Friday, November 28, 2008

The Grand Finale

We're homeowners again!  I am so tired of moving around and renting.  I've really felt homeless since we left Michigan 17 months ago.

Of course, the last week has been hell. 

Thursday: My agent reminds me that I need certified funds for closing.  We use ETrade which does not have branches so that means a wire transfer.  I get the instructions from the title company, print out the ETrade wire transfer form and fill it out.  The cold that I've had since October 2 (not kidding!) takes a turn for the worse and I get a very sore throat.  Meanwhile, Sam has diarrhea and is getting a bad cold sore.

Friday afternoon: I fax the wire transfer form to ETrade for a Monday transfer. 

Friday night: We learn that ETrade is close to bankruptcy and worry all weekend about whether our money will be there on Monday.

Monday morning:  I wake up 2 hours early because Sam had another nightmare.  She's been doing fine with the chaos while awake, but the stress comes out in her dreams.  She fell back asleep but I didn't.  Later, I check my bank account and the money is still sitting there.  I call ETrade to check and they tell me, "We do not do third party wire transfers."  I know it's a lie but what can I do?  After a few panicked phone calls, I find that our title company will accept a personal check.  Again, kudos to our real estate agent, Sharon Chamberlin, for working with good people.

Monday afternoon:  Seller doesn't show up for settlement.  Duh, he went to the wrong office.  Yeah, right.  Luckily, we were able to close via fax and the upside was that we never had to see his stinking face.  We have a house, yea!

Later Monday afternoon: The wire transfer goes through.  NO!  If the title company has already put my check in the bank, I'm toast.  More panicked phone calls.  The wonderful woman who did our closing actually noticed that the funds were wired and hadn't deposited the check.  Still, I had to drive out to their office to pay a small balance due and get my first check back.  But not before loading up my car with the first of the moving boxes, picking up Sam from day care (where she did not nap at all), meeting the handyman at the new house to get a quote on some small jobs, and finding that the extra set of keys the seller promised to leave under the mat were not there.  The worst part of that day was that Sam was just miserable, falling asleep in the car just as we'd arrive somewhere and having to wake right back up.  Not good for a borderline-sick child. 

Tuesday:  The plan was to move as much stuff to the new house as possible and monitor the installation of new carpet.  The carpet got installed and we did move some things, but Adam also had to spend 6 hours on IV fluids after puking his guts out all morning.  I've never seen him so sick.  Definitely in the Top Ten Worst Days of My Life.

Tuesday night:  My turn.  I got a much milder case of it.  Still, it kept me up until 2am because it takes much concentration to NOT vomit.  Must never, ever vomit.  Stay awake all night and focus, but do not vomit.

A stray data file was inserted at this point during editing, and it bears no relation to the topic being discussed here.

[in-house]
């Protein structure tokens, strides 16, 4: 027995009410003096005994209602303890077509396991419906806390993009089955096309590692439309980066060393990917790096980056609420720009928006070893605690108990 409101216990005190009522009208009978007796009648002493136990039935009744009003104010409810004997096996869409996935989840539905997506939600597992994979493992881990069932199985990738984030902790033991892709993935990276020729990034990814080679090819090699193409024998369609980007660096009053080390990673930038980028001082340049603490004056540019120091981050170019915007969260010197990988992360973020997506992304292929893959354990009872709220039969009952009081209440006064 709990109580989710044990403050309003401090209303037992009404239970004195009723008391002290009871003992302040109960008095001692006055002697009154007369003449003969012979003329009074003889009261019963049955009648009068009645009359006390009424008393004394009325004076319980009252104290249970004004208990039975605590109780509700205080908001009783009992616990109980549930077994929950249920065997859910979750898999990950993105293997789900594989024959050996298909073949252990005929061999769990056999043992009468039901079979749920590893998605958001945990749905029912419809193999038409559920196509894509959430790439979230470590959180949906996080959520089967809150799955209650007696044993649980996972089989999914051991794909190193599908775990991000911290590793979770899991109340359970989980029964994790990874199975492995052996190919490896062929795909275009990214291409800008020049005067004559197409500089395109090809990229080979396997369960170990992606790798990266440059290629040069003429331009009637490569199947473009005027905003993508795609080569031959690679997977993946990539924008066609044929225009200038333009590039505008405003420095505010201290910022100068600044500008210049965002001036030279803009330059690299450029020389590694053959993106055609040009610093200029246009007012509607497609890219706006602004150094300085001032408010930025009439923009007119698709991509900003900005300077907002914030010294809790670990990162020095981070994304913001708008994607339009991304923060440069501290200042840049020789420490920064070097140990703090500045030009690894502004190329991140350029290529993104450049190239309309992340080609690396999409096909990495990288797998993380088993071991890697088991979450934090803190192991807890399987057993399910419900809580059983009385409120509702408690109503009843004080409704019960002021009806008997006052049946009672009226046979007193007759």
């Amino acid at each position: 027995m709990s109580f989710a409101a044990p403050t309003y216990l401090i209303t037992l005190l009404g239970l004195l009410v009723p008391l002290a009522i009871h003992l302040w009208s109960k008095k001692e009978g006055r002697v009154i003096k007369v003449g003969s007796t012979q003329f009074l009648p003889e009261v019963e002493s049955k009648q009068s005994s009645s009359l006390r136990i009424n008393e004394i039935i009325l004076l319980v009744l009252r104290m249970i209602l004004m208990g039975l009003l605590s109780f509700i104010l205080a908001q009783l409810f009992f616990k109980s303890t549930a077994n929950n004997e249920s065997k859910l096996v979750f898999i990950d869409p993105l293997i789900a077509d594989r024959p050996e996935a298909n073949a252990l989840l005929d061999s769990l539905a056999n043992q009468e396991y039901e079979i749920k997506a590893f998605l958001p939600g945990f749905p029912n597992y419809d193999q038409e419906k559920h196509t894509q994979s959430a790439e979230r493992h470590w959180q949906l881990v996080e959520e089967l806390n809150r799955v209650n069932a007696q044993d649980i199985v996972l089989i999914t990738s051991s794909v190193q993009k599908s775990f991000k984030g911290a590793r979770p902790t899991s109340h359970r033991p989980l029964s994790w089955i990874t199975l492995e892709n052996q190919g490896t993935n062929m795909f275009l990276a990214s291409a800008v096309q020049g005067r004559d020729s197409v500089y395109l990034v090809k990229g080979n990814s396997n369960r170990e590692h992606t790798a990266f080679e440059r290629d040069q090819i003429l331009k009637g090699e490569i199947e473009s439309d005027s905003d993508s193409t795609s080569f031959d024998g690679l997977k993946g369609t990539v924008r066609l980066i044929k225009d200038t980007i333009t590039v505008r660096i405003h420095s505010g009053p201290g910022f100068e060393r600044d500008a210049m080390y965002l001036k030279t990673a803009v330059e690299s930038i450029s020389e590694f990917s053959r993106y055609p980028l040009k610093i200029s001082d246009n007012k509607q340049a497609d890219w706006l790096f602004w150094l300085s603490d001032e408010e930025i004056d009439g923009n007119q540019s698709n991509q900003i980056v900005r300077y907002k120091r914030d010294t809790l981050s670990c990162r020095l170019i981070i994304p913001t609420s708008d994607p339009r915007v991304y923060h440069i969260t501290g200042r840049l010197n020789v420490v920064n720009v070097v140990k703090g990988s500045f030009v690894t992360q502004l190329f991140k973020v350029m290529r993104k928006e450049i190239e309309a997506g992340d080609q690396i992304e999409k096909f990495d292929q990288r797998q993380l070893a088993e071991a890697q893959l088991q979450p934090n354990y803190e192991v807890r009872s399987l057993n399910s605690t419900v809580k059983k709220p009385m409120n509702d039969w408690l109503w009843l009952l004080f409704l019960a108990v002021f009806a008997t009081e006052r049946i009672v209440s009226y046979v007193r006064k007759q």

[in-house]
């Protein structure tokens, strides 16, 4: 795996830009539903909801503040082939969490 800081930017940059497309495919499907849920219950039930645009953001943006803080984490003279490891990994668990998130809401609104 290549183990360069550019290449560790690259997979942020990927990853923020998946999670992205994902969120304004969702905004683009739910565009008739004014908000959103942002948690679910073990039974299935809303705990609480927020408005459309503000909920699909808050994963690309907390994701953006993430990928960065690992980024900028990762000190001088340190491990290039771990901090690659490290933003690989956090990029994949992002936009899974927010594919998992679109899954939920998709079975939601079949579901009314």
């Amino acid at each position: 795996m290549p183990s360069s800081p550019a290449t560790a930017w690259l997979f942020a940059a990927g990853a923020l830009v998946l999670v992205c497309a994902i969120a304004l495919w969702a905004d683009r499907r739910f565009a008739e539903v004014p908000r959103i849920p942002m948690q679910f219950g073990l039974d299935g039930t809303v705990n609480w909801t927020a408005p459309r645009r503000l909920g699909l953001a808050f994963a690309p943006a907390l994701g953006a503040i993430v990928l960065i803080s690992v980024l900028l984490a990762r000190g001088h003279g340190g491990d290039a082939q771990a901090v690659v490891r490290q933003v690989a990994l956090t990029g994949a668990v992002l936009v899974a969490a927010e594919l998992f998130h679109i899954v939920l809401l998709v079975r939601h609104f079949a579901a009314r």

Wednesday:  We moved more stuff and got our Internet and cable hooked up.  Adam painted Sam's room.  It was Sam's last day at her current day care and saying goodbye was very emotional for both of us.  I don't think anything horrendous happened.  Oh, except that we were moving, which is one of the most horrendous things in life to begin with.

Thursday:  More packing, painting, and moving.  Brief Thanksgiving with friends which was the highlight of the week.  Up until 2am packing boxes in preparation for the moving company's arrival the next morning.

Friday:  Official moving day.  We hadn't packed as much as we'd hoped due to all the illness, but we had done amazingly well, considering.  We knew the movers could pack up the last of our stuff and we'd just have to pay a bit extra for the supplies they provided plus extra time.  The biggest challenge seemed to be waking up at 7am.  In the end, this moving company stole about $2,000 from us.  I can't describe it any other way.  They wrapped a plastic toy mirror in bubble wrap and said it cost $19.  I'm not kidding.  They held our stuff hostage until we paid.  We knew they had the power to do it - this happens with moving companies all the time (although I had done so much research on this one and I've moved so many times that I thought I was smart enough to avoid these problems).  If they say, "Pay me or we'll keep your stuff," you pretty much have to pay whatever they ask.  After an hour of phone calls trying to resolve it with a manager, we decided to pay but to note on the contract and credit card receipt that we were paying under protest.  They would not accept this and demanded payment with NO changes on their documents before they would release our goods.  We had to call the police out to our new home on our first night here to get these bastards to allow us to pay the extortion, but with a stinking note on the paperwork.  After the officer made them allow it, I went with the mover into the kitchen to find a horizontal surface to use to sign.  With no shame, with the officer in the next room, this slimebag tried to get me to sign a separate document which signed away all my rights to dispute the charges at a later date.  I brought it to the officer, who forced the mover to call his supervisor to allow us to get our stuff without signing such a document.  Of course, we had to pay the moving company for the 2.5 hours it took to resolve the whole dispute.  Then, at the end, these immoral creatures kept a few boxes in the truck and made us pay another $150 before they'd release them.  We were too tired to call the cops again, and what's the difference between being reamed to the tune of $2,150 versus $2,000 anyway?  THIS MOVING COMPANY IS CALLED METRO VAN LINES LLC OPERATED OUT OF ROCKVILLE MARYLAND DOT NUMBER 1496324.  DO NOT USE THEM IF YOUR LIFE DEPENDS ON IT.